By Richard White, March 1, 2014
R.W. writes: "Richard..you have done a great job of opening the debate past the emotional rants of radicals of both side of the argument. First time I have seen a well assembled set of facts and related benefits associated with bikes."
My February 13 and 20th cycling blogs generated interesting comments from both the “bike addicts” and the “bike bashers.” I thought it would be good for me to check in with the City’s key bike people – Tom Thivener, Cycling Coordinator, Katherine Glowacz, Active Transportation Educator and Blanka Bracic, Cycle Track Project Manager to see if I could get a better handle on the issues. They happily took me up on my offer to meet and learn more about the City’s plans to encourage more Calgarians to access downtown by bike and at the same time better integrate cars, bikes and pedestrians travelling in our city centre.
One of the key ideas that came out of these meetings is that everyone at the City is confident we can indeed encourage more Calgarians to access downtown by bike. And that if more people choose to cycle downtown to work and play, everyone will benefit - drivers, cyclists and pedestrians!
There is lots of good research from other cities and Calgary’s new 7th Street cycle track that says if we create a few key separate bike lanes, we should see at least a doubling of cyclists in our downtown. Currently the number of fair weather downtown cyclists (April to October) is about 6,000 (this number drops by 70% in the winter to about 2,000 cyclist), so a doubling would see about 12,000 Calgarians accessing downtown by bike, rather than car or transit.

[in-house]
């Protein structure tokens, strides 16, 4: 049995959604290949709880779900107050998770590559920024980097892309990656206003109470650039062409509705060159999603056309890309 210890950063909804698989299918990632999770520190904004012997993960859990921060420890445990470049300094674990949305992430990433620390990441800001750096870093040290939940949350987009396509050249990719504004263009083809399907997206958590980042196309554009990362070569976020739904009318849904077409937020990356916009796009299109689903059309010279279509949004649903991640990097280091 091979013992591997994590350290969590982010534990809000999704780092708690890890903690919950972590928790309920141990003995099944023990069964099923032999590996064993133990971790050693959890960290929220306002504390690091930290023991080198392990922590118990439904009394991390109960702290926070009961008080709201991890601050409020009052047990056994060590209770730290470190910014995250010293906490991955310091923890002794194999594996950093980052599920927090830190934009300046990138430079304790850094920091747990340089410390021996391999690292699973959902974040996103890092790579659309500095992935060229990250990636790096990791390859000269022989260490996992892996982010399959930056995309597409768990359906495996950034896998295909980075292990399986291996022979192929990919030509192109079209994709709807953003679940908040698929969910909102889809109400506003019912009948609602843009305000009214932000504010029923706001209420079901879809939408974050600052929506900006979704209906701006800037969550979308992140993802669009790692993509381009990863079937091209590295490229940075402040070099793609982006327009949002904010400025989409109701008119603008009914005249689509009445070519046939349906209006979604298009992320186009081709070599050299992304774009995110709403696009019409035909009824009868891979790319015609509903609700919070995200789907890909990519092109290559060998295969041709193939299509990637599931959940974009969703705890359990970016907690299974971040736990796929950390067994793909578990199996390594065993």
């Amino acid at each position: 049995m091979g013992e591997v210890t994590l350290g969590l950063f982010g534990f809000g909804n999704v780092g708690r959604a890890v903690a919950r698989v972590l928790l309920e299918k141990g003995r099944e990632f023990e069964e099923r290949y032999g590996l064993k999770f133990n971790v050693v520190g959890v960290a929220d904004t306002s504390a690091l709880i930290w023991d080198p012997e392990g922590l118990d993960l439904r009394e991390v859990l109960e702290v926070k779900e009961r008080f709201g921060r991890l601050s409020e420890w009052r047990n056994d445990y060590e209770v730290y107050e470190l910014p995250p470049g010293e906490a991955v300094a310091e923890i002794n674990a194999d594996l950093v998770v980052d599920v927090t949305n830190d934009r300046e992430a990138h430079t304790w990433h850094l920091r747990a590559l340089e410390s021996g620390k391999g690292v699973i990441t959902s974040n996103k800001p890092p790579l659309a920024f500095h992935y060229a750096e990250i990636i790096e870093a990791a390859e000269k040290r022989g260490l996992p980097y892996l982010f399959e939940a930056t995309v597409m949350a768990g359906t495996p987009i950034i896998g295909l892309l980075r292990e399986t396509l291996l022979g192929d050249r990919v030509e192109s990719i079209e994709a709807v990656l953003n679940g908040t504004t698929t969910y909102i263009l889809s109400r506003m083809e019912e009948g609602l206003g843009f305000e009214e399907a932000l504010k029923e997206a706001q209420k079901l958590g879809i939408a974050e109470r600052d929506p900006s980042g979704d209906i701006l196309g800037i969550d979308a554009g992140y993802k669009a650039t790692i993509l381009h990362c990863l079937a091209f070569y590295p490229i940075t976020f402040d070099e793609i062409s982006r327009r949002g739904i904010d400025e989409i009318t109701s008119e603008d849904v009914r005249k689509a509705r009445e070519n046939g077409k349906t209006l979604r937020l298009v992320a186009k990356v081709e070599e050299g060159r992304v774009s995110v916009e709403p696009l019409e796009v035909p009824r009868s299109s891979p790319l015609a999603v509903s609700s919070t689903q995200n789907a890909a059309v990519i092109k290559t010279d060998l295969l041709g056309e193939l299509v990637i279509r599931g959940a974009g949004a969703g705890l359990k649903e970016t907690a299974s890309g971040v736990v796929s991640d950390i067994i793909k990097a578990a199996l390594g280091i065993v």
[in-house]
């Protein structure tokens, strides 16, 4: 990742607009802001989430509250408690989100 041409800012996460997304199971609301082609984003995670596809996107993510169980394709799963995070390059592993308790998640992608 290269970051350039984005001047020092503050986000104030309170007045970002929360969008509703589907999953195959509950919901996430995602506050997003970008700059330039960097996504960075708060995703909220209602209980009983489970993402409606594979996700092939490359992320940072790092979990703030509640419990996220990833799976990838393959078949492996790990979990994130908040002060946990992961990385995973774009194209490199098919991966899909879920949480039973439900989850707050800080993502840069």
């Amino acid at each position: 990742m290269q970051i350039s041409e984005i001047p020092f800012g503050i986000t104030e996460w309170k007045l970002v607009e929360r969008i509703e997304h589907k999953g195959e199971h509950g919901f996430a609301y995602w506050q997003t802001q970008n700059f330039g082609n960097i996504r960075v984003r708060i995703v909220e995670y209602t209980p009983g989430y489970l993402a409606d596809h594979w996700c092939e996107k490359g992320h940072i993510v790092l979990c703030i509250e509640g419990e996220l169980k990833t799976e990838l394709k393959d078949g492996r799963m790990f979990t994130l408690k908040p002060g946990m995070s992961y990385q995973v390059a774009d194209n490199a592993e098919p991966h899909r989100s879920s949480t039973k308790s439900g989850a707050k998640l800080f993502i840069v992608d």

That is not unrealistic given there are over 160,000 downtown workers, plus another 20,000 people per day (just a guess) accessing downtown for various reasons. So 12,000 cyclists per day out of 180,000 is not unrealistic for the peak cycling month – about 6.6%.
More cyclists benefits drivers in three ways:
- less cars on the road
- better integration of cyclist and cars
- more parking spots for cars
There is recent evidence from New York City that shows traffic speed for cars actually increased on roads with separate bike lanes, perhaps because there is no more weaving in and out of each other’s way. Did you know the 9.5 km of proposed cycle tracks is only 3% of the 296 km of total traffic lanes in the City Centre? That’s, roughly the same proportion as the 2.5% of Calgarians who choose to access the city centre by bike.
If you assume half the 6,000 new cyclists were driving and half taking transit, that means 3,000 less people looking for parking stalls and 3,000 more seats on buses and trains. Three thousand less people looking for parking doesn’t mean you free up 3,000 stalls, as there is a mix of all day and short stay parkers.
I won’t bore you with the math but it should equate to about 1,800 stalls being freed up. More parking should make car commuters, retailers and restaurateurs happy. The Parking Authority is currently planning to add a couple of new parkades in the downtown, perhaps they would be better off investing in bike lanes for $25 million vs. $100 million for say two new 1,000 stall parkades.
I don’t know the math for the cost of purchasing and operating buses, suffice to say the 3,000 transit seats that would be freed up by more cyclists spread over several routes. While there may not be much saving in purchasing buses or operating costs, it would help ease the chronic overcrowding of buses and trains. Maybe Calgary Transit would like to kick in some funds for bike lanes, rather than buying more buses or streetcars.
From a pedestrian’s perspective, the separate bike lanes would mean less bikes jumping onto sidewalks to bypass cars and other obstacles. We know that after the completion of the 7th Street cycle track the number of cyclist using the sidewalk dropped from 25% to less than 1%. The redesigned corners and changes to traffic signals would also mean a more systematic sharing of the road at intersections to allow all three modes of traffic (cars, bikes and shoes) to take their turns crossing the street.
Looks to me like creating more bike lanes could be a win-win-win situation.
Safety in Numbers?